screen-shot-2016-09-23-at-3-53-56-pm“Fake news” has plenty of antecedents in mainstream media — several cases of which are examined in my mythbusting book, Getting It Wrong, a new, expanded edition of which was published recently by University of California Press.

The book addresses and debunks media-driven myths, which are well-known stories about and/or by the news media that are widely believed and often retold but which, under scrutiny, dissolve as false or wildly exaggerated.

Media myths can be thought of as prominent cases of “fake news” or shoddy interpretation that have masqueraded as fact for years. Or decades.

Take, for example, the often-told tale that television viewers and radio listeners had sharply different impressions about who won the first-ever televised debate in September 1960 between major party candidates. The media myth is that John F. Kennedy looked so cool and collected that TV audiences gave him the nod, but that Richard Nixon was the winner among radio listeners.

The tale of viewer-listener disagreement has circulated for years and is dismantled in one of three new chapters in the second edition of Getting It Wrong. “Despite a feeble base of supporting documentation,” I write, “it is a robust trope that emerged within months of the first of four Kennedy-Nixon debates [in 1960] and is often invoked decades later as conclusive evidence of the power of television images and the triumph of image over substance.”

Viewer-listener disagreement is a dubious bit of political lore that’s frequently cited by mainstream media, especially in the runup to  national elections. As with many media myths, I point out in the book, “the notion of viewer-listener disagreement rests more on assertion than persuasive evidence.”

What little polling data exist about the debate’s radio listeners are simply too sparse, too unstable, and too imprecise to support any broad conclusions about their views of the debate winner.

Moreover, the extensive debate coverage in major U.S. newspapers lends no support to the claim of viewer-listener disagreement, either.

Had dramatic and widespread differences characterized the reactions of TV and radio audiences, journalists in 1960 were well-positioned to detect and report about such clashing perceptions — especially in the days immediately after the Kennedy-Nixon encounter when curiosity about the debate, its novelty, and its impact ran high.

But none of the scores of newspaper articles, editorials, and commentaries I examined in researching the chapter about the debate made specific reference to the presumptive phenomenon of listener-viewer disagreement: Leading American newspapers contained nothing in the debate’s immediate aftermath that suggested pervasive differences in how televisions viewers and radio listeners reacted to the landmark debate, I note.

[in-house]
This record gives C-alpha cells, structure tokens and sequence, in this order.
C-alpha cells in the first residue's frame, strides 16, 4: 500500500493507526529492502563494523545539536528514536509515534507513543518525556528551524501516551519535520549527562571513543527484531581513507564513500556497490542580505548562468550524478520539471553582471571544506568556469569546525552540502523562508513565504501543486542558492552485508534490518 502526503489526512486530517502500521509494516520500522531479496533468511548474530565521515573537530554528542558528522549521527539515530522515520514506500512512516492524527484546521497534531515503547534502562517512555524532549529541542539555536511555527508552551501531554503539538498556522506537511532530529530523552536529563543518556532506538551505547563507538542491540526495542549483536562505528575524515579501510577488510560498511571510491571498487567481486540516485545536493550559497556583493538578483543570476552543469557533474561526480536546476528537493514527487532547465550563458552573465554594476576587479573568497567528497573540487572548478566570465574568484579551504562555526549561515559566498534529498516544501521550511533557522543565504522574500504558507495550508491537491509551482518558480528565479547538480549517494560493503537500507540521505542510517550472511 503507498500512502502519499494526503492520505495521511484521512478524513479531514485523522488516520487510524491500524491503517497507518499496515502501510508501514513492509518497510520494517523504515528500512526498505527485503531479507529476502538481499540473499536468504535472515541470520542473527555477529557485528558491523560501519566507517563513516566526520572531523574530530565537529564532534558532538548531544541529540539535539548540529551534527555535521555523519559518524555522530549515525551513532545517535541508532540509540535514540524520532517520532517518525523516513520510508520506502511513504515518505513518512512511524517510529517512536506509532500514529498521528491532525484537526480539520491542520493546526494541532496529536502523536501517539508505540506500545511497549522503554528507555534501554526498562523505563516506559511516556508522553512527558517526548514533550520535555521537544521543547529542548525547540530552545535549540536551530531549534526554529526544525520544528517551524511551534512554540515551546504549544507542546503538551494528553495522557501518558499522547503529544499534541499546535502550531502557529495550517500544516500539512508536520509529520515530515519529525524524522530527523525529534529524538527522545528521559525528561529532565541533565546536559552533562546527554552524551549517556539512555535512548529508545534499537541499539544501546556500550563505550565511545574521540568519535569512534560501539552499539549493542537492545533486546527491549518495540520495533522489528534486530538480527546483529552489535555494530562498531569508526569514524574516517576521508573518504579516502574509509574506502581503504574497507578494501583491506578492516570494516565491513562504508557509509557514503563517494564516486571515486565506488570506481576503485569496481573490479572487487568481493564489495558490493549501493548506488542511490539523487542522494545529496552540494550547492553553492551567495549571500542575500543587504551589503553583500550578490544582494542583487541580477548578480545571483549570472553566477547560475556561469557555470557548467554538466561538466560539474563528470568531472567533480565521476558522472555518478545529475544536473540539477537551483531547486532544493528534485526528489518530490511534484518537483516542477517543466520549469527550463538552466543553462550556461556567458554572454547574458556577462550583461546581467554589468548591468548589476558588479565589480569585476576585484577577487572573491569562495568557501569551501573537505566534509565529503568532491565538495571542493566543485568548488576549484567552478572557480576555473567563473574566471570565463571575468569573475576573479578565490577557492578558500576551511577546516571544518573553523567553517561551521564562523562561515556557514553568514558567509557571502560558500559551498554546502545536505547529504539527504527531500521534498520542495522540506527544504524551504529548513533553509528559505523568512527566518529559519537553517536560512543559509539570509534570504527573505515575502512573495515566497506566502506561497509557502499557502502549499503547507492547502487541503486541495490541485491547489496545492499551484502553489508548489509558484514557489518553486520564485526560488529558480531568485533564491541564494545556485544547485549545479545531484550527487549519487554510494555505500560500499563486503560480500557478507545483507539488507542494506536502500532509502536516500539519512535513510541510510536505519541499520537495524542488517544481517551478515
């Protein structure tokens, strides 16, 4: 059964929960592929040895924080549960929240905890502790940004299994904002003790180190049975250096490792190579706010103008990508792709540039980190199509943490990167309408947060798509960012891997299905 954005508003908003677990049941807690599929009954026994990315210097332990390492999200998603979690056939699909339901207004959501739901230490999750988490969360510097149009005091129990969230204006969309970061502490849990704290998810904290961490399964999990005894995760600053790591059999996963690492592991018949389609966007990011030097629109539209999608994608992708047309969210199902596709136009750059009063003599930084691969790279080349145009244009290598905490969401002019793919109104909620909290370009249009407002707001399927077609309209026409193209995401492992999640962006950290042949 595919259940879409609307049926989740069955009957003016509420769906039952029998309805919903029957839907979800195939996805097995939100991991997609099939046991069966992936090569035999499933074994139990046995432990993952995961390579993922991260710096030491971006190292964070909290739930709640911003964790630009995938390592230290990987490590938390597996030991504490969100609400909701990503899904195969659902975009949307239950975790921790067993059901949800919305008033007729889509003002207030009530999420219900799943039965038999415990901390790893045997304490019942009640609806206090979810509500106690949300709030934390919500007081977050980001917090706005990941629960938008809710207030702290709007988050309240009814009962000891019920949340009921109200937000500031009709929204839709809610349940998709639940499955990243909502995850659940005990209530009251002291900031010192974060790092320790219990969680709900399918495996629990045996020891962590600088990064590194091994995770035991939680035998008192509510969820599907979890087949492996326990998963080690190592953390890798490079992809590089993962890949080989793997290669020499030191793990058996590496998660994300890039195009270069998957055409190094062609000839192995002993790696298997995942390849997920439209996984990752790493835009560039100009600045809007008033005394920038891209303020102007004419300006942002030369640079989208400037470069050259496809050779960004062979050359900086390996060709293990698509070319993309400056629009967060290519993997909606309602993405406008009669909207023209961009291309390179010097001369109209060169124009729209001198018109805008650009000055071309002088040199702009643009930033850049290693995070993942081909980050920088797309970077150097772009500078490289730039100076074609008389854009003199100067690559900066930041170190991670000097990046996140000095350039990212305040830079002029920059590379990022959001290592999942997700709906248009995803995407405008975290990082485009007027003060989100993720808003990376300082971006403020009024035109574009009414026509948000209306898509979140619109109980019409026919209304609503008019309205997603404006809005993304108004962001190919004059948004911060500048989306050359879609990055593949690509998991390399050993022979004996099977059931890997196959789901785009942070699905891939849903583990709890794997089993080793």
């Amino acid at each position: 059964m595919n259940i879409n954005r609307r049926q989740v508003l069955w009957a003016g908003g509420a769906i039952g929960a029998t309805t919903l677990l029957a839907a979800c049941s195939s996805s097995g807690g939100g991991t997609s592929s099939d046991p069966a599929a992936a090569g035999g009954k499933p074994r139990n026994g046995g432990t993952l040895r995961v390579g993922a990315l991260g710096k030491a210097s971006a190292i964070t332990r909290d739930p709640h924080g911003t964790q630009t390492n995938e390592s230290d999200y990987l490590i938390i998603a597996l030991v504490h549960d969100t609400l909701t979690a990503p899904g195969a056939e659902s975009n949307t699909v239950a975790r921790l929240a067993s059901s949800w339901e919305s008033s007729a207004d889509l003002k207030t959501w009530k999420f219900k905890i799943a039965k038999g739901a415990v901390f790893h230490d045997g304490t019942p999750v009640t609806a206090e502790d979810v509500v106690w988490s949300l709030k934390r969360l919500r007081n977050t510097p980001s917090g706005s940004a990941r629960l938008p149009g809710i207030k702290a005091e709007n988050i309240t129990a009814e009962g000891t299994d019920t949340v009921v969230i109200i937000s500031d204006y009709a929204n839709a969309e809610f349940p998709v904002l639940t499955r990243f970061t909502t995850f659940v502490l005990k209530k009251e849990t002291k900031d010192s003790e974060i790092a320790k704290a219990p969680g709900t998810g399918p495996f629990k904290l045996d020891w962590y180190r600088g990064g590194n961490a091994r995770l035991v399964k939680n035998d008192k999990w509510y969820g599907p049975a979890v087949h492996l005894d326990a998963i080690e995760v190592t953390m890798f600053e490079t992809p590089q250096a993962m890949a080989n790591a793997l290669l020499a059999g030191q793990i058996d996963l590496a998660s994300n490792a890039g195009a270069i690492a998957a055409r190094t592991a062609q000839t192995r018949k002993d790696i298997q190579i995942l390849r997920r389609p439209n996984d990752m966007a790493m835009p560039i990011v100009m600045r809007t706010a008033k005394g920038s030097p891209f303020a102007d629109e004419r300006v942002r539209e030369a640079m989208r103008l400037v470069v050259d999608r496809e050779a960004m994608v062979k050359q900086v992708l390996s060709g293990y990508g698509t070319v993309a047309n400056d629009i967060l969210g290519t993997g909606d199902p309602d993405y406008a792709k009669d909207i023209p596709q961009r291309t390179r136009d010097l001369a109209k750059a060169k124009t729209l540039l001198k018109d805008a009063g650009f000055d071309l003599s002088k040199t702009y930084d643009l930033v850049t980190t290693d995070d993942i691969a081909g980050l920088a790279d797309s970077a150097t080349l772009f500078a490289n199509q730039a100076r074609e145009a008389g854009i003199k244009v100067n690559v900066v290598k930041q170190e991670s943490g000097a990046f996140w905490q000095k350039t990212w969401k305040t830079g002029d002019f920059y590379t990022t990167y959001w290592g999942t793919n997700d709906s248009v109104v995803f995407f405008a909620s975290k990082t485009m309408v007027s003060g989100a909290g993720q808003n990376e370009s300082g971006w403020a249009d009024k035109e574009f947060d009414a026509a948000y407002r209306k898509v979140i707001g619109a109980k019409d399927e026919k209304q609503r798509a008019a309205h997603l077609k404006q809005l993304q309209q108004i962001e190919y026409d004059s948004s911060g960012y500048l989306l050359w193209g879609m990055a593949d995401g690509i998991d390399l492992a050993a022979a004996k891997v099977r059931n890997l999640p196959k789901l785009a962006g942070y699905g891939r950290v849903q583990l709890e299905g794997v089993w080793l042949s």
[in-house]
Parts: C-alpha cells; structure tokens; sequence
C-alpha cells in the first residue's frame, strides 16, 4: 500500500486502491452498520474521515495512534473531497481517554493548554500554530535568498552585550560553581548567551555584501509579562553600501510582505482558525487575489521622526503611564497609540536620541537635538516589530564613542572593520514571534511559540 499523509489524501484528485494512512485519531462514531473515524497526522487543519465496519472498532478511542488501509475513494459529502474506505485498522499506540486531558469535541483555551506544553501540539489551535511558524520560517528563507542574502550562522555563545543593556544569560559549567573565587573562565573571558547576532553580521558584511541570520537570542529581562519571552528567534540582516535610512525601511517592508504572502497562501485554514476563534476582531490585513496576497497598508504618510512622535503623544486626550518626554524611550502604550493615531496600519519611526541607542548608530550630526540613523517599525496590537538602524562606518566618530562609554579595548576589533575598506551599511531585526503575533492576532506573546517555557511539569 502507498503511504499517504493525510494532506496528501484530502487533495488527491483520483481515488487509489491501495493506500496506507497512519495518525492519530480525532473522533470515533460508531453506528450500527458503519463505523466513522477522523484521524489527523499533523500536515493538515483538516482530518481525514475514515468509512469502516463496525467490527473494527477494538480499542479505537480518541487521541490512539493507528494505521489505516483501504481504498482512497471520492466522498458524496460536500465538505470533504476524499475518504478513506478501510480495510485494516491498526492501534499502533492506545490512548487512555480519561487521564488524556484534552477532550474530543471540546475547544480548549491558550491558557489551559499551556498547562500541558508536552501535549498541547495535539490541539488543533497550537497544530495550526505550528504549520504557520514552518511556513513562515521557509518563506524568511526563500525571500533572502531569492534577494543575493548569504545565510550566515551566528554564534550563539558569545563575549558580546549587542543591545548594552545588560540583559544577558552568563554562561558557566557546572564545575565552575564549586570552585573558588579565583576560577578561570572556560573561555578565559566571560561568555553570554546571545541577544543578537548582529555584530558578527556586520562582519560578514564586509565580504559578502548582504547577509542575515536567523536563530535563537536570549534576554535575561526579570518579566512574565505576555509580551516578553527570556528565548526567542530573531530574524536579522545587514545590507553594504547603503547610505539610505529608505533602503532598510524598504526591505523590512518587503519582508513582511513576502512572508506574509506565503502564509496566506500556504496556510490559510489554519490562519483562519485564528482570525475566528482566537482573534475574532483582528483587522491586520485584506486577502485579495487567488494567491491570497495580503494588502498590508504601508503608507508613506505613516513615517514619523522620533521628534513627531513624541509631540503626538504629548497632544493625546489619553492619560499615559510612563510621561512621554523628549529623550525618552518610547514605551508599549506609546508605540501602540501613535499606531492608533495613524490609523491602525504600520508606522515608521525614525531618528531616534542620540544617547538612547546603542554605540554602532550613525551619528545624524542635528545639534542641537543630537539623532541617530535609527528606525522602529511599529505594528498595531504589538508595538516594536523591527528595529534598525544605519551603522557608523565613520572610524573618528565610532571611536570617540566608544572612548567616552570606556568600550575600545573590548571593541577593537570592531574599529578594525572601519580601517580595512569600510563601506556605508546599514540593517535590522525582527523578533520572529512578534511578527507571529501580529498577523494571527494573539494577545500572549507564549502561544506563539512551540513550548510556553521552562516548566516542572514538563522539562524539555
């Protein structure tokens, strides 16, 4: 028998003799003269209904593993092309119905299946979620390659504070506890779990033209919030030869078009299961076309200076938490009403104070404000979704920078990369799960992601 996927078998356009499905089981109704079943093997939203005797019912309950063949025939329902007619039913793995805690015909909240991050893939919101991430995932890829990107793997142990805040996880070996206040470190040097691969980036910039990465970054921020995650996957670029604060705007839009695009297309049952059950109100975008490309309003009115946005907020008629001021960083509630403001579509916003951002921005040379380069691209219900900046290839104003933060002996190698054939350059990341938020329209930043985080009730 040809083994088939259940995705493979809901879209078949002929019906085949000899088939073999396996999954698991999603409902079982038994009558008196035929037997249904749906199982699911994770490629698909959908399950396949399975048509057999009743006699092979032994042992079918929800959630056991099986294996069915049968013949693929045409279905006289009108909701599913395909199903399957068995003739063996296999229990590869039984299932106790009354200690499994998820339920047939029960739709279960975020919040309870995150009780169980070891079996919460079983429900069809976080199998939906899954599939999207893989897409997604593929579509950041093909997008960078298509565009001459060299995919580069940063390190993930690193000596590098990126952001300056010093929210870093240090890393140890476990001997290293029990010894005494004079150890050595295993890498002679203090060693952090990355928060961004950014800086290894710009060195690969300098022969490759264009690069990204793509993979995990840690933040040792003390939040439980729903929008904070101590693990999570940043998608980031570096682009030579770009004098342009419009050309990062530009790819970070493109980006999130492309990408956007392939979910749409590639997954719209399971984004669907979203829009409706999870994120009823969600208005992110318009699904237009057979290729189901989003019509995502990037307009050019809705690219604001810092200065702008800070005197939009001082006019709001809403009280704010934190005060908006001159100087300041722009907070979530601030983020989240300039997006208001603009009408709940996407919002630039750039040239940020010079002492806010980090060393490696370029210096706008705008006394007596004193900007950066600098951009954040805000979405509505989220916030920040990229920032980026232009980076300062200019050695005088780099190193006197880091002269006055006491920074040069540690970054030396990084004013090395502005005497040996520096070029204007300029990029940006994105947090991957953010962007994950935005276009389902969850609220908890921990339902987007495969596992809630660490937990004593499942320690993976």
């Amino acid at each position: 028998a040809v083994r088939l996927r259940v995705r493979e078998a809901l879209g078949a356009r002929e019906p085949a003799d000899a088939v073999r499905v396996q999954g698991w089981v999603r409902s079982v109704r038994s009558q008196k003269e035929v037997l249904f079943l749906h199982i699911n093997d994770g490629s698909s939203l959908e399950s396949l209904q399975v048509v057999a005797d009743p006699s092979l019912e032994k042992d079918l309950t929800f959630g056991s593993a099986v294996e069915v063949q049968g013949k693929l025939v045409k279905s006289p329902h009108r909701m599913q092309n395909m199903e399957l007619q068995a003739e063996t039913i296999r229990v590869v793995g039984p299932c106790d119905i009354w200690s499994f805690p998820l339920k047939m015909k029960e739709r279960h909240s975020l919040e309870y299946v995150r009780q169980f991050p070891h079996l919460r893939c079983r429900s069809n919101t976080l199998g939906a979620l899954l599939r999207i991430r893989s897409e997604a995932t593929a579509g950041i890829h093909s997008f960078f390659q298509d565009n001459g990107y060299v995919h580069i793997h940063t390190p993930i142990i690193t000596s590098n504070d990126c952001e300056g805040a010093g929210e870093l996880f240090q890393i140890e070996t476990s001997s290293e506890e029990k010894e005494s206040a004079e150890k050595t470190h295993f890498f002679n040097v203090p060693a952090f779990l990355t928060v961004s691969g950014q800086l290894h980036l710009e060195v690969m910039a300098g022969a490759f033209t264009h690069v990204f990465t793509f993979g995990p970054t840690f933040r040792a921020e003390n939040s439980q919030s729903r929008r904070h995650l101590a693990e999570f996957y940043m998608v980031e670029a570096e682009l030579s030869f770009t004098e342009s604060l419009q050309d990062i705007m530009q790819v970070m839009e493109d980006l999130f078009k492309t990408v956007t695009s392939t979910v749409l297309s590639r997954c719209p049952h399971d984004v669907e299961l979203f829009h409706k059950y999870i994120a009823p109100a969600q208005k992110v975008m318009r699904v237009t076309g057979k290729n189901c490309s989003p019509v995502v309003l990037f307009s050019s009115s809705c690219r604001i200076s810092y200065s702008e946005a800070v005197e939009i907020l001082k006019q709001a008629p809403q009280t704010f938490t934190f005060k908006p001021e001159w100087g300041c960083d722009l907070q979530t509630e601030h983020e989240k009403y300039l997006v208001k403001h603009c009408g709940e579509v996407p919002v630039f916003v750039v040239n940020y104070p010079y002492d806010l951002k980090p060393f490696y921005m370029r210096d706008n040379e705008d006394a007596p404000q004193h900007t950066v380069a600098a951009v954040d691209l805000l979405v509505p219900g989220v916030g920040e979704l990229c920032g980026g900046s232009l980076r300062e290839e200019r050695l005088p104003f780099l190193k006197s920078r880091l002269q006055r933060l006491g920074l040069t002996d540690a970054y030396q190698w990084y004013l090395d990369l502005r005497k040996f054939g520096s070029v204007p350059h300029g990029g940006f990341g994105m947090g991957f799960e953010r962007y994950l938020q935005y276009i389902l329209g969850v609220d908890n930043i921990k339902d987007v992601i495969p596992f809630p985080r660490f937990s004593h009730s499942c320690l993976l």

The myth of viewer-listener disagreement appears to have originated in a passage in The Making of the President, 1960, an award-winning book about the campaign written by journalist Theodore White.

Getting It Wrong punctures other fake tales, including:

  • The purported vow of William Randolph Hearst to “furnish the war” with Spain, supposedly contained in a telegraphic exchange with Frederic Remington, an artist on assignment in Cuba in 1897 for Hearst’s New York Journal. The war-mongering vow is well-known in American journalism, but is supported by no compelling evidence or documentation. The telegrams have never turned up and Hearst denied sending such a message. But because it supposedly captures Hearst’s duplicitous ways so well, the “furnish the war” anecdote lives on, despite having been thoroughly debunked.
  • The radio adaptation in October 1938 of The War of The Worlds was supposedly so dramatic and sounded so convincing that tens of thousands of Americans took to the streets in panic and mass hysteria, believing that Earth was under an invasion from Mars. But evidence is scant at best that the radio program caused such powerful effects. If panic had spread across America during The War of the Worlds broadcast, the resulting turmoil surely would have resulted in deaths, including suicides, and in serious injuries. But nothing of the sort was linked to the show.
    This tale, too, lives on, resistant to debunking.